19 April, 2024

Pondering a Digital Future

by | 14 May, 2013 | 0 comments

By Mark A. Taylor

“Misery loves company,” the old saying goes. And, while attendees at the annual Evangelical Press Association conference, May 1-3 in Nashville, seemed to relish each other”s company, their mood was everything but misery.

This group of magazine editors, writers, marketers, and designers clearly enjoyed the chance to talk shop together. Workshop sessions covered most aspects of Christian journalism””everything from interviewing skills to photography techniques. The digital revolution was in the background of many conversations. And, while most of these editors are extending an online presence, all are working as if print isn”t going away anytime soon.

Ed Stetzer

Ed Stetzer

Ed Stetzer leads their ranks. The vice president of research and ministry development for LifeWay Christian Resources believes “the digital future seems uncertain. Many publishers rushed in, but now they are pulling back.”

He shared LifeWay”s success with a major new curriculum line for adults. While adoption of the print products far exceeded LifeWay”s expectations, the company “vastly overestimated usage” of the correlated digital tools (even though, by Stetzer”s estimate, they are “amazing”).

“No one really knows how big a deal digital will be,” he admitted. “The digital future seems to have a huge print component.”

Leanna Summers, editor-in-chief of Compassion Magazine, the journal of Compassion International with 750,000 readers, described how and explained why her magazine is creating a digital edition. Compassion Magazine is distributed free to the ministry”s supporters. As that base continues to grow””along with the rising costs of printing, paper, and postage””the ministry seeks a less expensive way to reach constituents. They hope to reduce those costs by converting readers to the digital edition.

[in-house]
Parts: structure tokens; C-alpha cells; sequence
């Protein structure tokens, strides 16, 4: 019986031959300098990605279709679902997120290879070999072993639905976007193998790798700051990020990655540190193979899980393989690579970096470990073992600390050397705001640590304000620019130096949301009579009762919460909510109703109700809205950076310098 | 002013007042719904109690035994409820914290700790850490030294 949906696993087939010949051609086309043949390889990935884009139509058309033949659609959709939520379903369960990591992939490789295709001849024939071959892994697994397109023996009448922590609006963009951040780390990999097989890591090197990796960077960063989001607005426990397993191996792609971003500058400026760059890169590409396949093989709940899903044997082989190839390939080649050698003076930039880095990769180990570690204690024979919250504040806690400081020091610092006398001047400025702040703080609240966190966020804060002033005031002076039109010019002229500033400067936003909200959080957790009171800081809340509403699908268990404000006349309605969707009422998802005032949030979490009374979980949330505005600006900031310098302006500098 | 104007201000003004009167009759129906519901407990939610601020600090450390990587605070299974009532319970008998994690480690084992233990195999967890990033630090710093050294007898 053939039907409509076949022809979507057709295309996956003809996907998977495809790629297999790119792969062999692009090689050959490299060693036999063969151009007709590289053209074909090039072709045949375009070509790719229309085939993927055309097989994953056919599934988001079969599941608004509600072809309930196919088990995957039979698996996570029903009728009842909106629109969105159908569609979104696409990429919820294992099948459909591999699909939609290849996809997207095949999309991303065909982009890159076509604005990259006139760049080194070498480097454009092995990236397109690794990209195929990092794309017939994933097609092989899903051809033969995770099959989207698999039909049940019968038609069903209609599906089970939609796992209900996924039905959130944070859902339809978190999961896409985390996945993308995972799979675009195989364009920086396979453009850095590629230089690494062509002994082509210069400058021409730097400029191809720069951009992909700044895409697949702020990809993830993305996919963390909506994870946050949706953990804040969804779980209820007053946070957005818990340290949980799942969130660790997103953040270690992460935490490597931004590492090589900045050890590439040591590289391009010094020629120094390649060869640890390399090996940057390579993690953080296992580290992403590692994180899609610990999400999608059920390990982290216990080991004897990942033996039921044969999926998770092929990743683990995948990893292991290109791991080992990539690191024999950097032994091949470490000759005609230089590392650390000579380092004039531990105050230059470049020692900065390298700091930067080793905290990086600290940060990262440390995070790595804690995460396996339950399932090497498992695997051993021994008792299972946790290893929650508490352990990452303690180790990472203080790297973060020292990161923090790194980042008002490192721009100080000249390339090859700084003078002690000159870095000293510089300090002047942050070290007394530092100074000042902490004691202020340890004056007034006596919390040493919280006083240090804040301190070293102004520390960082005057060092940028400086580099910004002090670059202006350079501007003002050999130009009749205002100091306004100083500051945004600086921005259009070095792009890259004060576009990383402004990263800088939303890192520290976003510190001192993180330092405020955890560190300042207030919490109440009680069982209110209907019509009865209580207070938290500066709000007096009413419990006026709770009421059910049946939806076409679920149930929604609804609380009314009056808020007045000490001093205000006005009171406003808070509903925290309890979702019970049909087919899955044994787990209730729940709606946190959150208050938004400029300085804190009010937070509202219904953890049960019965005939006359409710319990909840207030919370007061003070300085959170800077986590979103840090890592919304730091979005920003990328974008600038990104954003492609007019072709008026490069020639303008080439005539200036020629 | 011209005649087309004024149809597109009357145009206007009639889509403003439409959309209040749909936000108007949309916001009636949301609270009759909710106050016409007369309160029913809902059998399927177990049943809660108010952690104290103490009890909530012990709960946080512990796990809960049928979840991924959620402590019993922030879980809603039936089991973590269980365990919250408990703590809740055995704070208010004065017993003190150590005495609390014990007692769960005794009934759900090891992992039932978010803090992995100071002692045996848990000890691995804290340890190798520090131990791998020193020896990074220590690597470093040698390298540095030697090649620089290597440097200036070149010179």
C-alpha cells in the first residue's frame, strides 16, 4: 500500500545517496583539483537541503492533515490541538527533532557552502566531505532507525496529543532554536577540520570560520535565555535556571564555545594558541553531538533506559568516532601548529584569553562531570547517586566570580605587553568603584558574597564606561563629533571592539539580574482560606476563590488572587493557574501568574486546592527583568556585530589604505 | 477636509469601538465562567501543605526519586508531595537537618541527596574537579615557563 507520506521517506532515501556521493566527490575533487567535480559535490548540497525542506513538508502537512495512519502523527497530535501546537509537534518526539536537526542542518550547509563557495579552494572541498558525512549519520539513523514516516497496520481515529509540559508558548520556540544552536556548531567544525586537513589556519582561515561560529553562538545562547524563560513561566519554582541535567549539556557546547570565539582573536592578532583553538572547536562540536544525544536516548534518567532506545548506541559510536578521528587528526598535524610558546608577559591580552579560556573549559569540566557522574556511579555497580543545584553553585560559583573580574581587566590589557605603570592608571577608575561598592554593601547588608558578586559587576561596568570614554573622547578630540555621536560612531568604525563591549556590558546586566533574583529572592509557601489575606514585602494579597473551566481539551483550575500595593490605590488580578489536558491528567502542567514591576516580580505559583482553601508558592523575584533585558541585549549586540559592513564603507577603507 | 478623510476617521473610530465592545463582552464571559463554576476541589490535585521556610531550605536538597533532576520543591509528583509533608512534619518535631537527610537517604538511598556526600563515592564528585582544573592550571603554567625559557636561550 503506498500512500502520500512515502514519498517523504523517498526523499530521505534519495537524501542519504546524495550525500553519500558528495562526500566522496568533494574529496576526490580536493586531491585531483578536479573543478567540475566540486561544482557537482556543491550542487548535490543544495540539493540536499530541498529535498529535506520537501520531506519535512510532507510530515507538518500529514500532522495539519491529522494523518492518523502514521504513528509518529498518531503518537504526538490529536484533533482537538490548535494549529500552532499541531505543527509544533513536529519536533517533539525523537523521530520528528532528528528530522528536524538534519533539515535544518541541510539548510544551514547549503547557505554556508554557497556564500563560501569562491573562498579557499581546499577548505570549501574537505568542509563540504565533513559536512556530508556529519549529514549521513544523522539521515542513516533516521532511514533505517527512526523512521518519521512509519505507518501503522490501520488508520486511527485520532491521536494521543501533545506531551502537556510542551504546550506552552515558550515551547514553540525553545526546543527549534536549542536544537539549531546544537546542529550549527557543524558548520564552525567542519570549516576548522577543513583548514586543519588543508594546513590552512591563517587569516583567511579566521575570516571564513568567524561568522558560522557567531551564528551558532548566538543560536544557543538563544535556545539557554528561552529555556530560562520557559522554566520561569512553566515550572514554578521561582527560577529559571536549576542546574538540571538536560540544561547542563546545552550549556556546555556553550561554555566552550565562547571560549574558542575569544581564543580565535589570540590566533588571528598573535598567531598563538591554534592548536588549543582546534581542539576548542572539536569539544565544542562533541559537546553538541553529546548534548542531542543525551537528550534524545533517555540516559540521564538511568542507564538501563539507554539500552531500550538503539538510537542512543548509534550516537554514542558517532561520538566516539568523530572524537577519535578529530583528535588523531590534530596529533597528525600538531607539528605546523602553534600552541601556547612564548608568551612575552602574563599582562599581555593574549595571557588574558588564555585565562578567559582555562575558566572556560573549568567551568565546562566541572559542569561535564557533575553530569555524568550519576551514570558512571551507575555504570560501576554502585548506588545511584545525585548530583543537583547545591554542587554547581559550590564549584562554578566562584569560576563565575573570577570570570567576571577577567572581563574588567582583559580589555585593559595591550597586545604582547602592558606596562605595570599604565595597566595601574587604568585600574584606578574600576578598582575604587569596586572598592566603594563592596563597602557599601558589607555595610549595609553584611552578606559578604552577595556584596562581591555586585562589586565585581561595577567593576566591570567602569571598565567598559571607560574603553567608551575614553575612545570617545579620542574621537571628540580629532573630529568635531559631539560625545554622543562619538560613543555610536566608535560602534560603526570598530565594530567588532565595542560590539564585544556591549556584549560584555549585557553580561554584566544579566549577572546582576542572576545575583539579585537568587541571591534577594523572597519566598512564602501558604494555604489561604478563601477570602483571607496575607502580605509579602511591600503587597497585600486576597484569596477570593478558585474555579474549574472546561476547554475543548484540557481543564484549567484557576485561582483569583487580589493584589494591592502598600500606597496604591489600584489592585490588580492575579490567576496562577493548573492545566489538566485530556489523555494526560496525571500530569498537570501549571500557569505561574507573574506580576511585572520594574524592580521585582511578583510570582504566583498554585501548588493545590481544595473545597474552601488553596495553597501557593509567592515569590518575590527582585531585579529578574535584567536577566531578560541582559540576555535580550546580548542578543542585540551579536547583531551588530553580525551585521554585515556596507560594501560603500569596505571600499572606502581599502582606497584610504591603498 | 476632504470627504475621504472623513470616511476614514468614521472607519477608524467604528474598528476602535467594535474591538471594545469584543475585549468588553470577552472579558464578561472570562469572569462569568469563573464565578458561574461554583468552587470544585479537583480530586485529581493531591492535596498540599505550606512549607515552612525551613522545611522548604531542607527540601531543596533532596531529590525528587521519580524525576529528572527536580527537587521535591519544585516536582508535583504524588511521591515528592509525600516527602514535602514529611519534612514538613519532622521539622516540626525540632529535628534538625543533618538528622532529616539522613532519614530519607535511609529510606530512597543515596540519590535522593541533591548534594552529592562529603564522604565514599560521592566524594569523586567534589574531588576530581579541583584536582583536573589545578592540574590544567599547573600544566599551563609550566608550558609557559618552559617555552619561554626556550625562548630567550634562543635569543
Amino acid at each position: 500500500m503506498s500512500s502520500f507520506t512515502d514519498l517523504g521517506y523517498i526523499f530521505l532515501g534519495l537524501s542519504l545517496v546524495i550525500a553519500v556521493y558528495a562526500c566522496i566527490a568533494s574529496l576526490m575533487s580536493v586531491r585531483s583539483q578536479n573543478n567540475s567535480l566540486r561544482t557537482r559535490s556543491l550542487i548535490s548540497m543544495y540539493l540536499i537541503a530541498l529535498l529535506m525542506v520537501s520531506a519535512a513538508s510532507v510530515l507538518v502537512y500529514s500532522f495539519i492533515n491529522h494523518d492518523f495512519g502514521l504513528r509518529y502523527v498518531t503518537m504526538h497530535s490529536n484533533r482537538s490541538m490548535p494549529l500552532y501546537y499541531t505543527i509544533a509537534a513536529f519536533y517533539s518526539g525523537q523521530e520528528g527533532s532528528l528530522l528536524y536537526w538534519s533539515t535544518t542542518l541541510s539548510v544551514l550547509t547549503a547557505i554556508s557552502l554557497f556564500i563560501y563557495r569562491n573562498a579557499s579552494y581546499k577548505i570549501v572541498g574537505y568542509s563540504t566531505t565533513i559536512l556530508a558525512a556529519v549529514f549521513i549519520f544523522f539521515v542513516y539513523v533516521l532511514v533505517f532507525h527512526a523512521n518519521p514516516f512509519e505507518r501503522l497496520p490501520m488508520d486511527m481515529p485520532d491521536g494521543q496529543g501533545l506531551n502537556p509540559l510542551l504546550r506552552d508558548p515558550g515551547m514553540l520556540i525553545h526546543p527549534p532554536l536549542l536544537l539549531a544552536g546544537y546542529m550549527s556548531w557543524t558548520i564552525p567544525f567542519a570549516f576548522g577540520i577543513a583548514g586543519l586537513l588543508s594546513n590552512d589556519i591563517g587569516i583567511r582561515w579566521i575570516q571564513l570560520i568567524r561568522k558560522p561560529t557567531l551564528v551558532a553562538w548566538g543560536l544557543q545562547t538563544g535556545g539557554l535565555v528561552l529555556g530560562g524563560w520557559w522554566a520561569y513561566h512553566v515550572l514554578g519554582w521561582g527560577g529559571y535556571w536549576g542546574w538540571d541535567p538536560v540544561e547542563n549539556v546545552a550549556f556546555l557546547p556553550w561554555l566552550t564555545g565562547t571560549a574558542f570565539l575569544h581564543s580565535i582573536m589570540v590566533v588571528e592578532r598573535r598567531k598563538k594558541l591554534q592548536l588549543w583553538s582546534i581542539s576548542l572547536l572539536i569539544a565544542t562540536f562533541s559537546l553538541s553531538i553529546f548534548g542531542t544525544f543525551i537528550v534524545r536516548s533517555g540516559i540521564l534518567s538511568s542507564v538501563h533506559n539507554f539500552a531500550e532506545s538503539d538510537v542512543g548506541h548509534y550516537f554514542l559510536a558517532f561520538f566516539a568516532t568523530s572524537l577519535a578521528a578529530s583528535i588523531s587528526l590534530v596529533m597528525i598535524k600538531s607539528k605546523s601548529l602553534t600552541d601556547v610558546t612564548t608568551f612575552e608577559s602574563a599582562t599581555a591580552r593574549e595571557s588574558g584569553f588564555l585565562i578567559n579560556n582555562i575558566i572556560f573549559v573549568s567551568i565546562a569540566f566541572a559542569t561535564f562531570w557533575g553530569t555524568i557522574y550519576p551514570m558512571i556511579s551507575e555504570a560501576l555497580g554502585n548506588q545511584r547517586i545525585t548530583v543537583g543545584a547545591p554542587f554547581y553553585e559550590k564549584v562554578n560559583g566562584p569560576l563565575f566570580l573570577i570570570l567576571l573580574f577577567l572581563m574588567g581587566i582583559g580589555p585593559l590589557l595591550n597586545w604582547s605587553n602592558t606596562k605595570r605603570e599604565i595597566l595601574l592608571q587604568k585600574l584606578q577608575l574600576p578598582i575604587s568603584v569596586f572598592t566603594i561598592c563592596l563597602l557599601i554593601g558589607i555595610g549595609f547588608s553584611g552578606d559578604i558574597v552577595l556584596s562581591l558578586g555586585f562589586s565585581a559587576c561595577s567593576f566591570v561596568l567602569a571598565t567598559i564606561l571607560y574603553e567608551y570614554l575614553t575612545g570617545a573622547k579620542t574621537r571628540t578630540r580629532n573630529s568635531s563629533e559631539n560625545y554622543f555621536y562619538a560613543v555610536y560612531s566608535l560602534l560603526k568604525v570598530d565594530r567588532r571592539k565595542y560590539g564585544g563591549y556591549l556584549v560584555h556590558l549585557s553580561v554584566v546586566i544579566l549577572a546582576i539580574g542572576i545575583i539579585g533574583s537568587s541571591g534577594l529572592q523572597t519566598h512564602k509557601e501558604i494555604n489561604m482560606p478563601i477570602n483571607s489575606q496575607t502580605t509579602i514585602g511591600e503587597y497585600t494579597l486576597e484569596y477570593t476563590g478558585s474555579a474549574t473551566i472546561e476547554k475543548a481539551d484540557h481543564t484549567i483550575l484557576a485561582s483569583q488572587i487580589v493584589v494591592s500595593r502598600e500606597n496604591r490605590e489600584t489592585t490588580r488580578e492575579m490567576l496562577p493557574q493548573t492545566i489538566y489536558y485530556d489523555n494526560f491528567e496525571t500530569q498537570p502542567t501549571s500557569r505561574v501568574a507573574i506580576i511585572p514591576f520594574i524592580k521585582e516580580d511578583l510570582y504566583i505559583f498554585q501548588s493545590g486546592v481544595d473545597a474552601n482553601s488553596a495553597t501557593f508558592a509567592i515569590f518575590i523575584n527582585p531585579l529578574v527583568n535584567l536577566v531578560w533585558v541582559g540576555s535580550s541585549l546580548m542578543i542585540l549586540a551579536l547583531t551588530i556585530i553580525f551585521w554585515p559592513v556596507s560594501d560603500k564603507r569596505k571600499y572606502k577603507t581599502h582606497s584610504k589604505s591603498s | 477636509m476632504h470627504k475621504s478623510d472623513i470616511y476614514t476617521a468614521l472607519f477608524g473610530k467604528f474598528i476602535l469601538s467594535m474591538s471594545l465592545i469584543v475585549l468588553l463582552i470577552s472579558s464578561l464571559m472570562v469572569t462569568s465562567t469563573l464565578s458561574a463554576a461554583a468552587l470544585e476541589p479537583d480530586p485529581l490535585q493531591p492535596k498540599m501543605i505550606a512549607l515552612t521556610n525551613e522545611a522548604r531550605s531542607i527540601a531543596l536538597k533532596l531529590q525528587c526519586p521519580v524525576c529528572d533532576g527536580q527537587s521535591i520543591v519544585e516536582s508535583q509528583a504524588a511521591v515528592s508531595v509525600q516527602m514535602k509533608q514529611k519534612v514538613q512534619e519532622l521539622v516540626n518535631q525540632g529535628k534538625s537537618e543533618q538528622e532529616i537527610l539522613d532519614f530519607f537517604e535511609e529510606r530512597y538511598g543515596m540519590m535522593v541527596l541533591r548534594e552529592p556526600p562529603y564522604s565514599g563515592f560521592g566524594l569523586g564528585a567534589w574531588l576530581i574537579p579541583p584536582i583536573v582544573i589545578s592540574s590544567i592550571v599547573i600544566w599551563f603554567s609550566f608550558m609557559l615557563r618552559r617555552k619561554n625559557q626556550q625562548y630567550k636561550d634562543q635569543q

But get this: their research shows only 7 percent of their supporters will choose digital over print. They”re hoping to save more than the cost of a new full-time digital designer and associated expenses simply by printing and mailing fewer magazines. Their goal is cutting costs, not increasing revenue. But such an adoption rate would never justify the digital conversion of a for-profit magazine, especially one with a fraction of Compassion“s circulation.

Nevertheless, with more than 89,000 followers on Twitter, Stetzer isn”t turning his back on the opportunity to communicate via the Internet.

“If you can consistently bring help to people around things they value, you will find an audience,” he said. “Content is king. . . . Think less cool and more content.”

That”s good advice for the hundreds of preachers I know writing blogs and posting tweets. And he noted that the most-followed tweeters tweet 12 times a day.  If the thought of adding such a regimen to your daily duties sounds miserable, you”re not alone. Ed Stetzer, at least, would love your company.


Submit a Comment

Your email address will not be published. Required fields are marked *

Latest Articles

Ministry Help Wanted